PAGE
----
Farm-Based Education Lesson: Beef Cattle vs. Dairy Cattle

Updated on September 29, 2018
Ellison Hartley profile image

Ellison is a park ranger's daughter and farmer's daughter with a love for all things agriculture and outdoors.


The 5-E Instructional Model

This lesson is written in the 5-E instructional model, which is well known to school teachers for experiential science education. They are:

  • explain
  • explore
  • engage
  • elaborate
  • evaluate

Though it may sound intimidating, I actually find this model helps me write organized lessons.

Farm-Based Education Curriculum Lesson: Beef vs. Dairy

  • Objective: To learn the differences between beef and dairy cattle
  • Who could use this? Farm-based educators, 4H leaders, and teachers

1. Explain What the Differences Are Between Dairy Cattle and Beef Cattle

Start by asking anyone if they know what dairy is. Hopefully, someone will! Explain that a dairy cow produces milk, as opposed to beef cattle that are raised for meat purposes. Write the two definitions down on a poster board or a marker board.

Next, you're all going to play a game. Basically, you are going to play the good, old game of Duck, Duck, Goose, but instead, you are going to say, "Dairy, dairy, beef." Play long enough for everyone to get up and run around a little bit—maybe ten minutes or so.

2. Explore Different Cow Breeds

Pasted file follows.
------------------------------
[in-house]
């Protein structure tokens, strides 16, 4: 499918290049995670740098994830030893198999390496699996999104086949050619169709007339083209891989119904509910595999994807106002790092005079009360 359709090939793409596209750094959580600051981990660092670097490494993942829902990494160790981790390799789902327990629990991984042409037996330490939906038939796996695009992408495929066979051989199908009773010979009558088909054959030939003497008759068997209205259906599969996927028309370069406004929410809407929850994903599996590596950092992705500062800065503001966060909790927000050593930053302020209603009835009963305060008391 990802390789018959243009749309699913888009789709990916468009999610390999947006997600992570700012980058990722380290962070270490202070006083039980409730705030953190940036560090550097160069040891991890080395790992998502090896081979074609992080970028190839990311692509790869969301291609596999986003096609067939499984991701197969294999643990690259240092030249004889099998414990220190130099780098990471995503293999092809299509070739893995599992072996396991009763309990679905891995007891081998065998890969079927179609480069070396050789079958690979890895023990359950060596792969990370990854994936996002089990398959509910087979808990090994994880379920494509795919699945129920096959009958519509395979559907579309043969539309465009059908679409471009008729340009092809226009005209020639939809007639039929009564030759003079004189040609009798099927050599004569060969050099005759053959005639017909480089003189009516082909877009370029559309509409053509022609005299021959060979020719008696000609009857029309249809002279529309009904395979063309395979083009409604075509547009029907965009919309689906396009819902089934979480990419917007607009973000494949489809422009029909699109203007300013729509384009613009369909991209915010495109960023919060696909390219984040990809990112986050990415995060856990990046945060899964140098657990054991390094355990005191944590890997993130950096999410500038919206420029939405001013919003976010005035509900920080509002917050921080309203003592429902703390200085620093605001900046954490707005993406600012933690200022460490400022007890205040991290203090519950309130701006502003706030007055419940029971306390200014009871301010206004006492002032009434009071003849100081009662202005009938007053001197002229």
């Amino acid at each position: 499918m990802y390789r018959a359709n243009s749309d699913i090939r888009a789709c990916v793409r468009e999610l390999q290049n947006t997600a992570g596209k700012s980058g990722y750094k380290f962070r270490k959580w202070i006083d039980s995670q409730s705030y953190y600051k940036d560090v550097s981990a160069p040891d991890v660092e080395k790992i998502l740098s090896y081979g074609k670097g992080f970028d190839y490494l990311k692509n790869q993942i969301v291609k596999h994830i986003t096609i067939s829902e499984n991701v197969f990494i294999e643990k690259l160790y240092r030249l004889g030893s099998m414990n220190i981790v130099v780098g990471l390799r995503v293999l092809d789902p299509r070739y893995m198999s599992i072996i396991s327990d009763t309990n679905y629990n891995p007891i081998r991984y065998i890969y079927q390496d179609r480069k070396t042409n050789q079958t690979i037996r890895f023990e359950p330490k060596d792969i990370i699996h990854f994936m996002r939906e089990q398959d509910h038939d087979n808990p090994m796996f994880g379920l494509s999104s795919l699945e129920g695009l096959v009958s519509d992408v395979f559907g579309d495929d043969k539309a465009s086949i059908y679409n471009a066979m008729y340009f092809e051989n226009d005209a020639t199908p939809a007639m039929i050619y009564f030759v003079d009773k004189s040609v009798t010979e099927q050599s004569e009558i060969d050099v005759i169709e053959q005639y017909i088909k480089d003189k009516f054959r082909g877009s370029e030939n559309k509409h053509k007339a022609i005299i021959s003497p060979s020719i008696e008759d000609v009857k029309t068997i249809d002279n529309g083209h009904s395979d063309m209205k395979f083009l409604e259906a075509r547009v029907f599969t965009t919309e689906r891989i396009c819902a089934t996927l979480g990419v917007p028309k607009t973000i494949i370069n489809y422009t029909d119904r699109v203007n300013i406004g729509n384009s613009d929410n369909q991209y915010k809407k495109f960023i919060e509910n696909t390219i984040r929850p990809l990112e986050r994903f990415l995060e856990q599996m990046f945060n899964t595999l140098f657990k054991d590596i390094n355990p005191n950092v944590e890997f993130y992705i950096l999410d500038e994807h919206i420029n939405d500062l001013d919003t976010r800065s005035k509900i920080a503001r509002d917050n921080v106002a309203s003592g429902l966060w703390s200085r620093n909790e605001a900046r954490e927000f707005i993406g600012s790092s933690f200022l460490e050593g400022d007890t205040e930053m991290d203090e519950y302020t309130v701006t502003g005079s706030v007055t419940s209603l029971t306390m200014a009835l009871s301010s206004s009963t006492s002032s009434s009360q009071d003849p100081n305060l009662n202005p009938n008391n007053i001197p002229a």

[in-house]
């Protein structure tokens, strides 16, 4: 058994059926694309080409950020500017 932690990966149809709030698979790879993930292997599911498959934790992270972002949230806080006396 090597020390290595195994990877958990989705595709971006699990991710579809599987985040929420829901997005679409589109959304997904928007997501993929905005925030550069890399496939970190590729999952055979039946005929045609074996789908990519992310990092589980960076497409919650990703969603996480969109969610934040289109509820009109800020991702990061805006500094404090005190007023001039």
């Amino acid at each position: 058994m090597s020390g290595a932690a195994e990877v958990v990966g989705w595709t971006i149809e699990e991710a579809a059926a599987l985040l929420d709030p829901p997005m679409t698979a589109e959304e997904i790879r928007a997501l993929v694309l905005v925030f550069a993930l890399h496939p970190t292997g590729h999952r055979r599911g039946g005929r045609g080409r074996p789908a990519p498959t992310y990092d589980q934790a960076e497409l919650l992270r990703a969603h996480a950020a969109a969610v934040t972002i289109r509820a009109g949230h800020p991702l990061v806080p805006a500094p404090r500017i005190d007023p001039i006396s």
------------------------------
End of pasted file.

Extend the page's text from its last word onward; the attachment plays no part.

You will need to make up cards with one side having a photo of the breed of cow and name. The other side will have a description that includes whether the breed is primarily used for beef or dairy.

You could use whichever breeds you want, but I chose the following (I've also included a few quick facts on each if you would like to use them in your program).

Dairy Cows

Holstein: The Holstein is the world's highest production dairy animal. The Holstein is also the most commonly recognized breed in America. They can be found in every country.

Jersey: The Jersey Cow is a smaller breed. It is known for high butterfat in its milk. Jersey cows are also known for calving easily and have become popular in crossbreeding, even to beef breeds to decrease calving-related injuries

Brown Swiss: The Brown Swiss Is the second highest for annual milk production. Their milk averages 4% butterfat and 3.5% protein. This milk is popular for cheese making.

Guernsey: The Guernsey is a fawn or red and white-colored cow. Their milk is rich in flavor and high in fat and protein. They tend to have a golden yellowish color due to their carotene content. The Guernsey cow is known for being calm and docile.

Beef Cows

Angus: Angus is the most common beef breed in the U.S. The native color is black, but some reds have emerged.

Hereford: The Hereford cow can thrive in harsh climates. There is a polled variant of the Hereford (hornless), which was created by a natural genetic mutation.

Simmental: The Simmental cow originated in Europe and is known for the rapid growth of their young. No other cattle breed has as many breed variations as the Simmental.

Shorthorn: The shorthorn cow is known for the marbling of its meat, ease of calving, and carcass quality. They are also known for being mildly tempered cattle.

Play a Short Game

You will put all of the cards in a basket and pass the basket around the classroom. Everyone will take a card, show the picture, and read the description aloud (especially the part about whether the breed is beef or dairy). After they have read the card, they can put it back in the basket. If the same card gets read over again, it's no problem. Hopefully, the information will just sink in a little more.